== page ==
with. to say the least, pictures speak a thousand words here. there have been ten swift water rescues that have taken place so far. street car service was suspended. portions of that highway that circumnavigates the entire city was actually shut down. you see rescuers going car to car making sure there is no one stranded in those vehicles. it only takes about a foot and a half to pick up an entire suv and let alone a car and wash it down the road. notice how the thunderstorms continue to move over the kansas city region for a prolonged period of time. we're talking three or four hours that is what is called in the meteorological world the training of thunderstorms. so when they come over a location for a long period of time that's where we get the excessive rainfall totals. by the way, i notice there's some storms developing just to the west over central kansas
that could bring more rainfall to kansas city. the good news is that the national weather service has lifted the flash flood warnings for the metro area. but look at the excessive rain that did fall across that region. see a little shading in the southern suburbs just south of the metro. they receive anywhere between 7 and 8 inches. the other story we're following here is the potential development of tropical activity, across the whbahamas, of cuba. they have the possibility of a five-day development especially as it crosses florida and the keys. and look at that, a lot of dry air and strong upper level winds so that is not really conducive for a tropical development. which is good news, george, we don't want to see this develop into a full-blown storm or hurricane. but the major threats going forward for southern florida, heavy rains. not a good place to be in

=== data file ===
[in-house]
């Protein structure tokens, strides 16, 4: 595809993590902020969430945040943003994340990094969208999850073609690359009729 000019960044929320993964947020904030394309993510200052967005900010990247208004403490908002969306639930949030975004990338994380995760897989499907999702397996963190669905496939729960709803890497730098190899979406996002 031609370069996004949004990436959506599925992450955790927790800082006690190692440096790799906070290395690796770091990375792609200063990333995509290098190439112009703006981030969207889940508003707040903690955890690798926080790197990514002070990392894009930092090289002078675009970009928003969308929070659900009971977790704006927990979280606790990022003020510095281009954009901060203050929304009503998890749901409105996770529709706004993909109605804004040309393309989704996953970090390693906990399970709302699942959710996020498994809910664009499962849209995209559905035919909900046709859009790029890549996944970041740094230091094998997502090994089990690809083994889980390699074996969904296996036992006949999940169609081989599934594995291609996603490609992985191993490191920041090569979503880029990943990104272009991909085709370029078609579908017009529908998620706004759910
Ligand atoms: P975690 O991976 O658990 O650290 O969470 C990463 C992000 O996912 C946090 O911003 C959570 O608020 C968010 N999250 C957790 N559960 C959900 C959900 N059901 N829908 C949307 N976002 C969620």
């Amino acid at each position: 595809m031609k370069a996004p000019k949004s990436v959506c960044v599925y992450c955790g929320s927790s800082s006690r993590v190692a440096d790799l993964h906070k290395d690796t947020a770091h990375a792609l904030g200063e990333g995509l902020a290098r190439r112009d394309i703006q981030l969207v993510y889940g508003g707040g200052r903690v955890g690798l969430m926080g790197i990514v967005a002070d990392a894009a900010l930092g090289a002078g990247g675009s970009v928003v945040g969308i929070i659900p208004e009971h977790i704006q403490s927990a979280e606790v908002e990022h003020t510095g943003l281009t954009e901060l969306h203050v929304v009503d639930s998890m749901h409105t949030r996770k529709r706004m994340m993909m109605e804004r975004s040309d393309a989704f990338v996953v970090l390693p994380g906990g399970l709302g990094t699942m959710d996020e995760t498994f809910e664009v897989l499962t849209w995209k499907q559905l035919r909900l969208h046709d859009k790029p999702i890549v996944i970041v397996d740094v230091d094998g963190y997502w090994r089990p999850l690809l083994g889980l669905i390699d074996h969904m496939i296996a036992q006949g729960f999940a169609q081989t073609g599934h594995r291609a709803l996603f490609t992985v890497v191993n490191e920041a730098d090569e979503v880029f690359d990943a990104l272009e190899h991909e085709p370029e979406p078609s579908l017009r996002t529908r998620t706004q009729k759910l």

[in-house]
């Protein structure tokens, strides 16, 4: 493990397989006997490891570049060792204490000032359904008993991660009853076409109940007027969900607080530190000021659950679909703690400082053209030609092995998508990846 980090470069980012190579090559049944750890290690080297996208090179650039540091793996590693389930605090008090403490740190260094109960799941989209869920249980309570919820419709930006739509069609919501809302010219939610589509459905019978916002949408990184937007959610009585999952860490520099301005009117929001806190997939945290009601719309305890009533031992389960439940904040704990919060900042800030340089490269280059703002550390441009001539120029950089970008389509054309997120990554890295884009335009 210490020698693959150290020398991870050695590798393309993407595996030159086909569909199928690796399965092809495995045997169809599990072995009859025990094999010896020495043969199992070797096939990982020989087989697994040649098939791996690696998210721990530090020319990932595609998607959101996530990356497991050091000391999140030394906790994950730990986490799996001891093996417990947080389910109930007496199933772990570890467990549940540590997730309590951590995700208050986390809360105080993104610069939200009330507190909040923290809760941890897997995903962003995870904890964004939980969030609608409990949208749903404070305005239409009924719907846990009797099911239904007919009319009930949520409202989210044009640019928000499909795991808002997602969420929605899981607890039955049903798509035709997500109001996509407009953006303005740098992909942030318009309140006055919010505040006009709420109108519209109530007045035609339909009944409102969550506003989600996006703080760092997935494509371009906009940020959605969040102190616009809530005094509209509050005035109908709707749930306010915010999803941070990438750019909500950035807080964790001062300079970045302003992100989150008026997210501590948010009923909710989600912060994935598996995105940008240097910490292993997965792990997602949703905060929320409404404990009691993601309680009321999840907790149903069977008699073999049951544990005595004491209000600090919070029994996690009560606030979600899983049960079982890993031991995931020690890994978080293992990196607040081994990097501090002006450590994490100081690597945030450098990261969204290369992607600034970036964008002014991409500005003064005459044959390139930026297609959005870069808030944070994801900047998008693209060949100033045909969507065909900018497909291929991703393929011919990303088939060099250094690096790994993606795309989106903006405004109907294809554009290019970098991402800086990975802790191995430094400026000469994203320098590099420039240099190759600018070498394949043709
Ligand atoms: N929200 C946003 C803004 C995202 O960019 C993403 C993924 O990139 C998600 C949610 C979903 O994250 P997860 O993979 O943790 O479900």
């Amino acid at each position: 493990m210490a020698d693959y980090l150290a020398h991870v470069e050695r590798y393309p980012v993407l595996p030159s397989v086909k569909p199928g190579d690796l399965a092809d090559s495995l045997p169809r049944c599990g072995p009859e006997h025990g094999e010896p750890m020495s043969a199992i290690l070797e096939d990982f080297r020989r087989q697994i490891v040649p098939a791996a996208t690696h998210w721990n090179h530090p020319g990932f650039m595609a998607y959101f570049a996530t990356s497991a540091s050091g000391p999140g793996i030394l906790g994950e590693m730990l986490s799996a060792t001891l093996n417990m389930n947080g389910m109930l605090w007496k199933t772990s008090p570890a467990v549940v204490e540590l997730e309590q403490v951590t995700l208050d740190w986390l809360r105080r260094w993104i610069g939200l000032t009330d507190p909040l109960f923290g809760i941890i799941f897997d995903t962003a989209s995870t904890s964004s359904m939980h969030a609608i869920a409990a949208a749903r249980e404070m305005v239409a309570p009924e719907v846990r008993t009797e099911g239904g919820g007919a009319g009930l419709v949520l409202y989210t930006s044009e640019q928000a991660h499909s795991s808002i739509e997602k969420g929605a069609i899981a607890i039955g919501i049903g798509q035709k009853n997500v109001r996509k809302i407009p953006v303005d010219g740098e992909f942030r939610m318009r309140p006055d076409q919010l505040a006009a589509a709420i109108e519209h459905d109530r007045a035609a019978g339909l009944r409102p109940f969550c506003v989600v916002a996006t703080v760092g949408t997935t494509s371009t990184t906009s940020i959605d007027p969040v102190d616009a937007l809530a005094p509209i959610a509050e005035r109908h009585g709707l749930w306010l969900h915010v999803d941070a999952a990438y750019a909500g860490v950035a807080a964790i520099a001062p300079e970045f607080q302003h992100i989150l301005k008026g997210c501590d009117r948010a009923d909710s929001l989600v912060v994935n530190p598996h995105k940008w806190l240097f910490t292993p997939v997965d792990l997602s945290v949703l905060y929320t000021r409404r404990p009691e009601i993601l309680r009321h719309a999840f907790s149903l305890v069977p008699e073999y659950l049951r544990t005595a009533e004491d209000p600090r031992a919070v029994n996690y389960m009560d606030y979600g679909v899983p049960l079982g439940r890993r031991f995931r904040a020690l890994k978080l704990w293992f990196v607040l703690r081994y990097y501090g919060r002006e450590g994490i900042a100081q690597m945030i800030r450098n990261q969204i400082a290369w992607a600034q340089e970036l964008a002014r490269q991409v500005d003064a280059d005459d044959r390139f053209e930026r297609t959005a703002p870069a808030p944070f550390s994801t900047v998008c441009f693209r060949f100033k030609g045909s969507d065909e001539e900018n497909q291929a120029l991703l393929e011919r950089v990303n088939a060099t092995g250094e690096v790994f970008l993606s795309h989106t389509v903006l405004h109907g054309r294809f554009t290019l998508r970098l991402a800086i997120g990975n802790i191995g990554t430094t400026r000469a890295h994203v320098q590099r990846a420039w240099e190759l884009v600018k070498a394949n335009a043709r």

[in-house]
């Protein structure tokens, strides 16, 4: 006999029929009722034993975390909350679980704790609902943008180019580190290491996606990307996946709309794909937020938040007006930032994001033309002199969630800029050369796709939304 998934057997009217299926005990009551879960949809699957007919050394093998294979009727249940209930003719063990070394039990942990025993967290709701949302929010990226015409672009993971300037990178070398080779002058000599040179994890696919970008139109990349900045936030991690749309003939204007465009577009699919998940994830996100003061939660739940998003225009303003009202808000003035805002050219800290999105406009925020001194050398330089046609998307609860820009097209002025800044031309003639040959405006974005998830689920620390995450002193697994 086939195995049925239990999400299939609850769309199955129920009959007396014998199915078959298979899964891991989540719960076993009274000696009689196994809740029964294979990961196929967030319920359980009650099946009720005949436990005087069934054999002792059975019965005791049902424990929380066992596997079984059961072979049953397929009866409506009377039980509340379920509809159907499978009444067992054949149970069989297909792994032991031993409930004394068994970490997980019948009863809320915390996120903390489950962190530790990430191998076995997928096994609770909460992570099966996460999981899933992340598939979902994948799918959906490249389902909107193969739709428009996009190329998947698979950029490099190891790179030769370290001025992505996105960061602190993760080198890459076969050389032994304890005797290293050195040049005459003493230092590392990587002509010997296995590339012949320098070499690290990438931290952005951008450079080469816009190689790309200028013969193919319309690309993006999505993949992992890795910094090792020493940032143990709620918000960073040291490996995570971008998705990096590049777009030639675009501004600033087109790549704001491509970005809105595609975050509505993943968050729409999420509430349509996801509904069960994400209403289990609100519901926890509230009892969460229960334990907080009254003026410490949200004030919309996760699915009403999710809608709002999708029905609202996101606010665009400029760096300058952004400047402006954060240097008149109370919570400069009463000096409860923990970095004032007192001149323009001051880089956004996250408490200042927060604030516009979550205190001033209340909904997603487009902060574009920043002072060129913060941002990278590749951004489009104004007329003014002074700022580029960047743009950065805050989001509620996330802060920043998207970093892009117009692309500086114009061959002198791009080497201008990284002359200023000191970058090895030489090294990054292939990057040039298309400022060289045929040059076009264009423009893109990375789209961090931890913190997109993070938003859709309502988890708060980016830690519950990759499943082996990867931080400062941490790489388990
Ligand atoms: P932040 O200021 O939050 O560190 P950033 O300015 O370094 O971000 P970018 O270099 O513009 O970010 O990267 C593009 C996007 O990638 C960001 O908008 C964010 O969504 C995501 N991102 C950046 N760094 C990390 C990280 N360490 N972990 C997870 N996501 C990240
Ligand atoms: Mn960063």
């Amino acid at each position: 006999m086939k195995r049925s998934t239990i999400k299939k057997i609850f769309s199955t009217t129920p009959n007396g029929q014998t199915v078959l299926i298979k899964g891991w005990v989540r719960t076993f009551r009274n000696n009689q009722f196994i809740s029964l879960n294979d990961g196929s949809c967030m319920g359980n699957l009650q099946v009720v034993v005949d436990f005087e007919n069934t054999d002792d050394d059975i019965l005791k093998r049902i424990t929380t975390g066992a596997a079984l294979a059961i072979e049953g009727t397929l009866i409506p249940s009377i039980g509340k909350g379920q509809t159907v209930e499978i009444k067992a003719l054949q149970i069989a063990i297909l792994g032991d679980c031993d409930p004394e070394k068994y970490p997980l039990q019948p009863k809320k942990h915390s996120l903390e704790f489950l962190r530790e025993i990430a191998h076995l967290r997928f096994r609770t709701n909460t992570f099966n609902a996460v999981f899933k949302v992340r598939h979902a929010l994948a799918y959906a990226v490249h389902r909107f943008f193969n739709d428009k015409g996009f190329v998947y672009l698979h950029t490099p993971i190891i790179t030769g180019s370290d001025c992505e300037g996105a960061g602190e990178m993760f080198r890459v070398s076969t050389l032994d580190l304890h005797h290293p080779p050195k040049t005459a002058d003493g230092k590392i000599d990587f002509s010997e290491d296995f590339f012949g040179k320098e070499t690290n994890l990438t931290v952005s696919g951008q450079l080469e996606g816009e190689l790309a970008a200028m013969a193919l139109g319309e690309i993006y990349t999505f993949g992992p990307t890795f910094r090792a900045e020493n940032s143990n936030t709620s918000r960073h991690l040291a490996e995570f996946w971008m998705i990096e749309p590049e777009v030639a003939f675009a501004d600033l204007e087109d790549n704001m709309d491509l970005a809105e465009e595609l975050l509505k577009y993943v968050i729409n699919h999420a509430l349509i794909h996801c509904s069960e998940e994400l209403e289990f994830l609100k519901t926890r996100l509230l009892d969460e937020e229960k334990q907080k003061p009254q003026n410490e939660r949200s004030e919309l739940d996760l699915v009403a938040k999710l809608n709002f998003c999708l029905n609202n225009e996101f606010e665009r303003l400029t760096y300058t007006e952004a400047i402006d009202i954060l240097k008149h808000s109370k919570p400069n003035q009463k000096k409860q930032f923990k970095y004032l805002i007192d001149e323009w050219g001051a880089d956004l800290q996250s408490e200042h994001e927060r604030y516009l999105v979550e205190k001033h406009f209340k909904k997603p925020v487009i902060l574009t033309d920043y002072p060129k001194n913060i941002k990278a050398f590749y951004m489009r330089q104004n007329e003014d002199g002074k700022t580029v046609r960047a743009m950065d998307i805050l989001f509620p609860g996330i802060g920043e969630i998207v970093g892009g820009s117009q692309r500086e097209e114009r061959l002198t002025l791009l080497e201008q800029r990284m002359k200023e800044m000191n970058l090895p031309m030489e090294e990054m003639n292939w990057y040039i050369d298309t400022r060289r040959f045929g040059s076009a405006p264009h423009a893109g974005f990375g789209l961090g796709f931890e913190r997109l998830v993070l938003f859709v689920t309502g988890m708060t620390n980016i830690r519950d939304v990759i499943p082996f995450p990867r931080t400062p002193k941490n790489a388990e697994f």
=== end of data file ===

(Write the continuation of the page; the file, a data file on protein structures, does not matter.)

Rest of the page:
florida, today and tomorrow. now, to a story about life long friends in canada who made a startling discovery that they've been living were the wrong family for 41 years. cameron macintosh has the story. >> reporter: david spent 41 years thinking his woman was his biological mother. turns out it's this woman, raising leann swanson as her own son. dna now proving the suspicion that the two were switched at birth. both men were born in this federally run hospital in early 1975. three days a part. it's unclear how, but dna has proven that tate's biological mother went home with the wrong baby, swanson. shocking but not entirely surprising. for decades, there have been comments each resembled the
other's families. >> about 20 years old, people started accusing of us being switched. >> reporter: this discovery last year convinced them to do the test. these two men born in that very same year in that very same hospital discovered they were switched. former cabinet minister eric robertson is helping both sets of men. >> first time it can be discounted as a mistake. the second time, a view it as a criminal activity. >> reporter: today, the federal health minister promised an investigation. >> it's fundamentally important that we understand how this could have happened at the time. >> reporter: for both men and their parents there's a lot of anger and confusion but also a sense that they're now all one big family. >> they would be my mom and dad regardless. raised me from day one. >> that was cdc's cameron macintosh reporting for us. still ahead, we'll go back
to italy as funerals get under way. ukraine has been under a cease-fire for 18 months now. but they're still fighting on a daily basis there. a view from the ground -- ahead. live in atlanta and across the united states and around the world, you're watching "cnn newsroom." slept... you're not you. tylenol® pm relieves pain and helps you fall fast asleep and stay asleep. we give you a better night. you're a better you all day. tylenol®.
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welcome back to our viewers here in the united states and around the world, you're watching "cnn newsroom." it is good to have you with us. i'm george howell, with the headlines we're following for you this hour. turkey says that it will continue its first major military incursion into syria. the turkish military helped to